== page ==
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Can You Become an RRSP Millionaire by Milking Cows?

A recent poll by Canadian Imperial Bank of Commerce showed that the average Canadian thinks they need $756,000 to live comfortably during retirement. Amazingly, more than one-third of Canadians over the age of 55 haven’t even started saving yet.

RRSPs are designed with retirements goals in mind. Even if you haven’t started using these vehicles, it’s never too late to begin.

With RRSPs, you can offset your taxable income with contributions to your retirement account up to a maximum of $26,230 for 2018. It’s a win-win. By using an RRSP, you’re both stashing away funds for a more comfortable life and lowering your current tax liabilities.

Once your funds are in an RRSP account, you’ll need to figure out how to invest your savings. What if I told you that you could meet your retirement goals by the milking of cows and the selling of cheese? Allow me to introduce you to Saputo (TSX:SAP).

Saputo is a historic home run

Founded in 1954, Saputo is one of the top 10 dairy processors in the world.

For example, the company is a top three cheese producer in the U.S., the leading dairy company in Canada, the biggest milk company in Australia, and the second-largest dairy processor in Argentina. It owns an impressive portfolio of brands, including Land-O-Lakes, Neilson, Stella, Dairyworld, and Fromage Côté Kingsey.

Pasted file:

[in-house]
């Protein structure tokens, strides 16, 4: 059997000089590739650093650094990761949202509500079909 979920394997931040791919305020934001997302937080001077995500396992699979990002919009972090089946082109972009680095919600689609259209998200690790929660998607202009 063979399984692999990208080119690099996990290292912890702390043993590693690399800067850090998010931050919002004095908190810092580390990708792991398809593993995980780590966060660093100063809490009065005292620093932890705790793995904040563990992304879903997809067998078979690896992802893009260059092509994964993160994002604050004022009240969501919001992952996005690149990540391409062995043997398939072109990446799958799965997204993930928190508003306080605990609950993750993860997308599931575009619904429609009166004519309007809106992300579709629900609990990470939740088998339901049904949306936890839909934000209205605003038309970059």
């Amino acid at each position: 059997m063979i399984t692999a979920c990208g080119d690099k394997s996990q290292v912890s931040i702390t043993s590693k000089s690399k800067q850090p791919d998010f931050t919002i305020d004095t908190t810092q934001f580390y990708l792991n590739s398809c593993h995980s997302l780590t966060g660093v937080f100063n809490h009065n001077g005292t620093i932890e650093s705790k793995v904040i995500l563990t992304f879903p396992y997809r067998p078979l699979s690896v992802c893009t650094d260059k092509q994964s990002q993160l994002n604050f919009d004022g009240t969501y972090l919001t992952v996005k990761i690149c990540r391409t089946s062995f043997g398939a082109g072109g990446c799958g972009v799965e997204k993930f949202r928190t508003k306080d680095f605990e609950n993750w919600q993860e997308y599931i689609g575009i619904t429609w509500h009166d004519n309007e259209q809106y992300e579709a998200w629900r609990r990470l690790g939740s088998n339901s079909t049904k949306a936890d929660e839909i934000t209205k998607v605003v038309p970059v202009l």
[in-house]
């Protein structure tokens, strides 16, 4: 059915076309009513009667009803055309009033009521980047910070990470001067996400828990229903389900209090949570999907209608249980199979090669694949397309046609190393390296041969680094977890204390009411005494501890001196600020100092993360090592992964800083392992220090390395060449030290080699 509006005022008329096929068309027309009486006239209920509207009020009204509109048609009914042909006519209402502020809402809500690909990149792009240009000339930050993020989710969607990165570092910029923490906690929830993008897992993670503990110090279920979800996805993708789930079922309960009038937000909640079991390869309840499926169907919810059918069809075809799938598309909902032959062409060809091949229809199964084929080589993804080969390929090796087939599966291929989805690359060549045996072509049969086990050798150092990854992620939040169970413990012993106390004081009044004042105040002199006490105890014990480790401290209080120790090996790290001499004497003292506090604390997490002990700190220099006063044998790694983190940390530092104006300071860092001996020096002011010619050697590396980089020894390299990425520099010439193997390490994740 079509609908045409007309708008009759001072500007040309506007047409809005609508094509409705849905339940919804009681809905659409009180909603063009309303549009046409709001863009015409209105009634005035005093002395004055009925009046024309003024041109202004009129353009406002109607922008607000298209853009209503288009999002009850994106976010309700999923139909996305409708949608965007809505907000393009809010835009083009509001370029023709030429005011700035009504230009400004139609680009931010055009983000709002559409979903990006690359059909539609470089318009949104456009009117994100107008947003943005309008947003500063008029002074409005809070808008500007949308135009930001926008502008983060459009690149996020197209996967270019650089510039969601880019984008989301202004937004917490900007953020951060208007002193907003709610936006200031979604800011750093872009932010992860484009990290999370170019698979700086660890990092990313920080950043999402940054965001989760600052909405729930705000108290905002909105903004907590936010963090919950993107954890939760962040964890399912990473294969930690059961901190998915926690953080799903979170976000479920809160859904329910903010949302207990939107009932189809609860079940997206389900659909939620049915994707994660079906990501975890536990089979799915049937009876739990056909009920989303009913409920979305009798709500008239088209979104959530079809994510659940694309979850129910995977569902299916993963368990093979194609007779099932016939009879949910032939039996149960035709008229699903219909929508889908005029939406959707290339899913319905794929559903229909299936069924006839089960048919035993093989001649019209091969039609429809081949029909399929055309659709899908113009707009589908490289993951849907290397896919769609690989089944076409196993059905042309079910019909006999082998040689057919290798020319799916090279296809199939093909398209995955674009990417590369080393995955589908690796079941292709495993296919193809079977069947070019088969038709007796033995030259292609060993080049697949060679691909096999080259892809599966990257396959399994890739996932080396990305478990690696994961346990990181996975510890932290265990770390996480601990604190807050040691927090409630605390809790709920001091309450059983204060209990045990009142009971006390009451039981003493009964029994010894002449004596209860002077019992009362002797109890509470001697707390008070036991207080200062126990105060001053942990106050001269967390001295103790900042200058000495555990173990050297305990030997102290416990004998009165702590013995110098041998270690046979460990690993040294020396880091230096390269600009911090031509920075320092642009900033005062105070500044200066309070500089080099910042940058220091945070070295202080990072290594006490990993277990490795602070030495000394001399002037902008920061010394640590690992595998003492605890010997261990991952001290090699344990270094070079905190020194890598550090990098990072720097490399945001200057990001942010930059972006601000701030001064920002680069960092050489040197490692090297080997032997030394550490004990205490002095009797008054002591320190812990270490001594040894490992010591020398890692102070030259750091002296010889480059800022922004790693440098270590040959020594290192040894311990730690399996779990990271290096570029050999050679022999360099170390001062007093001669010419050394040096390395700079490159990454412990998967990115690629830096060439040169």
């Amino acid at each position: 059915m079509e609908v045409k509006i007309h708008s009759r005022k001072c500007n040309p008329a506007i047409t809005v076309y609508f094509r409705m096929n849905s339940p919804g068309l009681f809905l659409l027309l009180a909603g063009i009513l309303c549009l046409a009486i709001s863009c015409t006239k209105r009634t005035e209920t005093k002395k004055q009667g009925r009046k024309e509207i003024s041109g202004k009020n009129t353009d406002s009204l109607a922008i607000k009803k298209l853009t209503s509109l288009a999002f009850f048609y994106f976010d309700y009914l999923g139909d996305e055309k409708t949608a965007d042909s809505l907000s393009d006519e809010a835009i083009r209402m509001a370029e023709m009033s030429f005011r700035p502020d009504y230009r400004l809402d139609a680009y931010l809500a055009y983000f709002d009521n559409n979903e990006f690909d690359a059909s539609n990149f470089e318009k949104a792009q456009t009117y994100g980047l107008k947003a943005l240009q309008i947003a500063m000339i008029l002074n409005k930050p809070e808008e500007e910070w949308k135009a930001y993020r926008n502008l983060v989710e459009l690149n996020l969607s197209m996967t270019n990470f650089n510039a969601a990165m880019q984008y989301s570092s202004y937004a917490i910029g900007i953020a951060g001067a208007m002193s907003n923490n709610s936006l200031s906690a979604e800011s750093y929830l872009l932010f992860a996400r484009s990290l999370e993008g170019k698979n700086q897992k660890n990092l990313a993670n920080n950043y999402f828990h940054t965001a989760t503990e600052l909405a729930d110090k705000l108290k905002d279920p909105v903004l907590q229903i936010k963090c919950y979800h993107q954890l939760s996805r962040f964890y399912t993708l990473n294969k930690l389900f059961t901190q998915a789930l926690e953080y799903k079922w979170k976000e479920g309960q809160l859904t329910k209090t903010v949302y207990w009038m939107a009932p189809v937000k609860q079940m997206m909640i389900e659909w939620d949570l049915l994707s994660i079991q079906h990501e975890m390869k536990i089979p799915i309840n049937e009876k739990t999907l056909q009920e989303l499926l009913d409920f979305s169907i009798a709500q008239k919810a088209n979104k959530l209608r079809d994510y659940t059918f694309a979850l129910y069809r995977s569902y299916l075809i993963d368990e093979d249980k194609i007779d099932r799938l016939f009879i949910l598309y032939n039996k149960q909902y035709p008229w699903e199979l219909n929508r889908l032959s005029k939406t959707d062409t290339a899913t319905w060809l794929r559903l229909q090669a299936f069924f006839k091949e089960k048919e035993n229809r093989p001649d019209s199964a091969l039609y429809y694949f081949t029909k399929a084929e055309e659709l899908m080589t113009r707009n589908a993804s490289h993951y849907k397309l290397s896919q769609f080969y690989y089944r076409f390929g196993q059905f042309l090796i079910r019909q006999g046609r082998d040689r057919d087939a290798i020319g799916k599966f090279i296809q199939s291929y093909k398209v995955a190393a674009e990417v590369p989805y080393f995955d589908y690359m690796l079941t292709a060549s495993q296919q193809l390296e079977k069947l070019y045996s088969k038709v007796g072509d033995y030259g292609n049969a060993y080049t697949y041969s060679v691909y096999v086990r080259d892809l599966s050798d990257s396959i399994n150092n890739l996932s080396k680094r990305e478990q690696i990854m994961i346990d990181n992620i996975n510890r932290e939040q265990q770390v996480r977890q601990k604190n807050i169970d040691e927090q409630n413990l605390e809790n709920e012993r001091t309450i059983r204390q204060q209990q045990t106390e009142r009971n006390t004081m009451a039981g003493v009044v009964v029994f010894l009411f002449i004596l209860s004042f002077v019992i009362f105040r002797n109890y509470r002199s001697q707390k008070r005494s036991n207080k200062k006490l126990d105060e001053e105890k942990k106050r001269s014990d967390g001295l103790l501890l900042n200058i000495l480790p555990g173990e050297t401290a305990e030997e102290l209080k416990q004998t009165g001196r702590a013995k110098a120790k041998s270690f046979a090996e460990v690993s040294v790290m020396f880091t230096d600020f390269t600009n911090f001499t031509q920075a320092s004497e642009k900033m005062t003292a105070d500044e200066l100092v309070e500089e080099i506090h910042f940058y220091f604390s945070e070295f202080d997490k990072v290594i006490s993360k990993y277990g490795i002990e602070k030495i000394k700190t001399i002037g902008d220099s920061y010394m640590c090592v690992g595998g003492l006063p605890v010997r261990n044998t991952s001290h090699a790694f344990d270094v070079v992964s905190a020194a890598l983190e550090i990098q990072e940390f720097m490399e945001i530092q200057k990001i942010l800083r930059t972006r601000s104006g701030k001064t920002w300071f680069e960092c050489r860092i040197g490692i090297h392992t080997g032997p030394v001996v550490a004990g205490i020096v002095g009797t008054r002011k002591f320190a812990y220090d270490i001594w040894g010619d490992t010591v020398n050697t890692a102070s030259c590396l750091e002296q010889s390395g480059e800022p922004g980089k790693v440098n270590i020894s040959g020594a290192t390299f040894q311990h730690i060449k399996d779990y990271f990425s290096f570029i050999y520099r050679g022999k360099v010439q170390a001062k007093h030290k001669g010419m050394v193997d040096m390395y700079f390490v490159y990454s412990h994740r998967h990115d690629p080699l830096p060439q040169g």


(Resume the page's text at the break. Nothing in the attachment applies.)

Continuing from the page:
Annually, the company processes more than 10 million liters of milk. Last year, it generated more than $11 billion in revenue, with 15,000 employees in 60 facilities across more than 40 countries.

In a largely commoditized industry, scale is king. Since 1997, Saputo has completed 29 acquisitions for nearly $7 billion. It completed three acquisitions in 2018 alone, growing its operations in Canada, Australia, and the U.S.

While many companies go on multi-year spending sprees without much to show for shareholder value, Saputo has done a terrific job meeting the goals of its investors.

Since 1997, its stock has grown by more than 1,400%, from under $3 to nearly $40 per share. Over the past five years alone, Saputo’s shares have risen by roughly 45% versus a return of just 10% for the TSX average.

Slow and steady wins the race

Not only has Saputo’s management team done a commendable job growing shareholder value over the long term, but it’s also delivered one of the most reliable dividends of any stock in the TSX.

Since 1998, the company hasn’t cut its dividend once. Since 2000, it’s raised its dividend every single year, even through the global economic crisis of 2008 and 2009. Now that’s stability few other companies can match.

If you’re saving for retirement, capital preservation is key. Few stocks have performed better than Saputo in this regard.

Currently, the dividend yield is an unimpressive 1.7% — but don’t let that trick you. For more than 20 years, Saputo has been an impressive steward of capital, taking care never to overextend itself.

While other companies try to seduce investors with big claims and oversized dividends, savvy investors will take a longer-term approach, opting to entrust their hard-earned savings with a proven winner like Saputo.

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To learn more about this exciting technology and dark horse TSX stock before it’s too late, click here now.

Fool contributor Ryan Vanzo has no position in any stocks mentioned. Saputo is a recommendation of Stock Advisor Canada.

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